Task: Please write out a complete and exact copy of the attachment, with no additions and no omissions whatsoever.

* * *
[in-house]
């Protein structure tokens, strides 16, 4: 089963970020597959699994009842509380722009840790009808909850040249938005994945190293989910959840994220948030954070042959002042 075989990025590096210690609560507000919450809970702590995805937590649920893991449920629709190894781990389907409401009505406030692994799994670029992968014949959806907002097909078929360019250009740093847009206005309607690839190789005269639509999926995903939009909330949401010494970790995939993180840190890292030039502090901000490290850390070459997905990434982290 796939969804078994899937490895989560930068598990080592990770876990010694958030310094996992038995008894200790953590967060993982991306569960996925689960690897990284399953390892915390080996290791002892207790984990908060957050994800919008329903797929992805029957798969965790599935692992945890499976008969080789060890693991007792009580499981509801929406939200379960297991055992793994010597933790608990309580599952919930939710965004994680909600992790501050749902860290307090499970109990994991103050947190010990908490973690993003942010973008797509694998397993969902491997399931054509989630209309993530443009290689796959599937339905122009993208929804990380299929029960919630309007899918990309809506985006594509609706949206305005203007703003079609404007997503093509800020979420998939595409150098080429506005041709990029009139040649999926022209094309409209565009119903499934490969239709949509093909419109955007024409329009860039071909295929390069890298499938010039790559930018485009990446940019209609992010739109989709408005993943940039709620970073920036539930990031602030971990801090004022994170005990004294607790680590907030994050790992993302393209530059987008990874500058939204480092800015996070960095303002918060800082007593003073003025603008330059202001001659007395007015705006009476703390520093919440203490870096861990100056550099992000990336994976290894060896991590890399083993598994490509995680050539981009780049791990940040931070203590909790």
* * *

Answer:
[in-house]
């Protein structure tokens, strides 16, 4: 089963970020597959699994009842509380722009840790009808909850040249938005994945190293989910959840994220948030954070042959002042 075989990025590096210690609560507000919450809970702590995805937590649920893991449920629709190894781990389907409401009505406030692994799994670029992968014949959806907002097909078929360019250009740093847009206005309607690839190789005269639509999926995903939009909330949401010494970790995939993180840190890292030039502090901000490290850390070459997905990434982290 796939969804078994899937490895989560930068598990080592990770876990010694958030310094996992038995008894200790953590967060993982991306569960996925689960690897990284399953390892915390080996290791002892207790984990908060957050994800919008329903797929992805029957798969965790599935692992945890499976008969080789060890693991007792009580499981509801929406939200379960297991055992793994010597933790608990309580599952919930939710965004994680909600992790501050749902860290307090499970109990994991103050947190010990908490973690993003942010973008797509694998397993969902491997399931054509989630209309993530443009290689796959599937339905122009993208929804990380299929029960919630309007899918990309809506985006594509609706949206305005203007703003079609404007997503093509800020979420998939595409150098080429506005041709990029009139040649999926022209094309409209565009119903499934490969239709949509093909419109955007024409329009860039071909295929390069890298499938010039790559930018485009990446940019209609992010739109989709408005993943940039709620970073920036539930990031602030971990801090004022994170005990004294607790680590907030994050790992993302393209530059987008990874500058939204480092800015996070960095303002918060800082007593003073003025603008330059202001001659007395007015705006009476703390520093919440203490870096861990100056550099992000990336994976290894060896991590890399083993598994490509995680050539981009780049791990940040931070203590909790």